That was quite literally a season-saving goal for the Penguins to win Game 3 and bring the series to 2-1. If they lose that game, they fall in a 3-0 and likely miss out on the Stanley Cup that season.

Fast forward to 2016, and Letang put up perhaps the best postseason performance of his career to help lead the Penguins back to the Stanley Cup. His 15 points, along with his absurd 28:53 of average time on ice a night, led all Penguins’ defenseman. He was simply a warrior for the Penguins. Turns out he also scored a pretty big goal in Game 6 the Stanley Cup Final against the San Jose Sharks.

Everything leading up to that goal was vintage Letang. It was only fitting he was the one who finished the deal as well.

Everyone knows what happened the following year. As the Pens repeated as champions, Letang missed the second half of the season and the entire playoffs following neck surgery. His name was still engraved on the Stanley Cup alongside his teammates, and even though he could not be on the ice, his work off the ice during the run is well documented.

To further his case as a playoff performer, Letang leads all statistical categories for defenseman in Penguins history. Games played, goals, assists, and points all belong to No. 58, just like the regular season stats. Oh yeah, he also has the three Stanley Cups, another record for Penguins’ defensemen.

All in all, here is a quick overview of Letang’s career accomplishments as a Penguin. All of which he has plenty of time to add to:

  • 3 Stanley Cups
  • Norris Trophy Finalist
  • Leader in games played, goals, assists, points by a Penguins’ defenseman
  • Leader in playoff games played, goals, assists, points by a Penguins’ defenseman
  • 2016 Stanley Cup game-winning goal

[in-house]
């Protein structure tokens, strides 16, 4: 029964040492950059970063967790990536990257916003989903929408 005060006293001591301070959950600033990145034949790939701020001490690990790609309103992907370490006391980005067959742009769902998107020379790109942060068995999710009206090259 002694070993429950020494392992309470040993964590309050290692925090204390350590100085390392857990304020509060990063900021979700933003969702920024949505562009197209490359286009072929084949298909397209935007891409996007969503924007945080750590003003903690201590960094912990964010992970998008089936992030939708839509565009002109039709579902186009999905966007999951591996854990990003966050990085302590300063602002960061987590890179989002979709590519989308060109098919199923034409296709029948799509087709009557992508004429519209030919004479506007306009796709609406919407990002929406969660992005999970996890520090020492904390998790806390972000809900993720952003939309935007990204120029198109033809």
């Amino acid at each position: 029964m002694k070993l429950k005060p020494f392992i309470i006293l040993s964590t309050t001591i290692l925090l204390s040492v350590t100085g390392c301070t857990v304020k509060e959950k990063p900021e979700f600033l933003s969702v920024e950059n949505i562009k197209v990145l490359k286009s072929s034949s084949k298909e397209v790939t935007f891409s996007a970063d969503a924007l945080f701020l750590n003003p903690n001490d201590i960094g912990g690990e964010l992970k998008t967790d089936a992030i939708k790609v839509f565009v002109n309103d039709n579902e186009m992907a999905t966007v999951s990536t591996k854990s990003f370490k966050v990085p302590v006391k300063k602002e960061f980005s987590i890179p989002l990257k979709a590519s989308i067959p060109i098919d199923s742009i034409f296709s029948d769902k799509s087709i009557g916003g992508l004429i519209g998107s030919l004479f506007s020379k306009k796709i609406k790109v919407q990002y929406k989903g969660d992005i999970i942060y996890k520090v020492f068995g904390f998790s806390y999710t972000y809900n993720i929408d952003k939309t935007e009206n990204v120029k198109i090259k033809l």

2016 NHL Stanley Cup Final - Game Six Photo by Ezra Shaw/Getty Images

Making his NHL debut in 2006, it was clear Letang had the talent necessary to be a top-pairing defenseman in the future. Only a year later, he was recalled to the Penguins on a full-time basis and became the anchor on the blue line for the next decade. Though he has been plagued by inconsistency at times, he has proven an invaluable asset to the Penguins franchise.

When Letang was faced with the prospect of being traded, he promised management he would work to improve his game and he delivered in every way possible. After suffering two potentially career derailing injuries (stroke in 2014, neck injury in 2017), he rebounded and returned better than ever. Nothing could ever keep Kris Letang down for long, and the Penguins were always better off for it.

At some point in the not so distant future, we will be faced with the reality that the players who made this era of Penguins’ hockey possible will no longer be taking the ice. Father time always wins, and it will eventually come for Kris Letang as well.

When the time comes for Letang to hang up his skates, his impact on the Penguins’ franchise will never be forgotten, and he should be properly honored for his accomplishments with his No. 58 hanging from the rafters of PPG Paints Arena.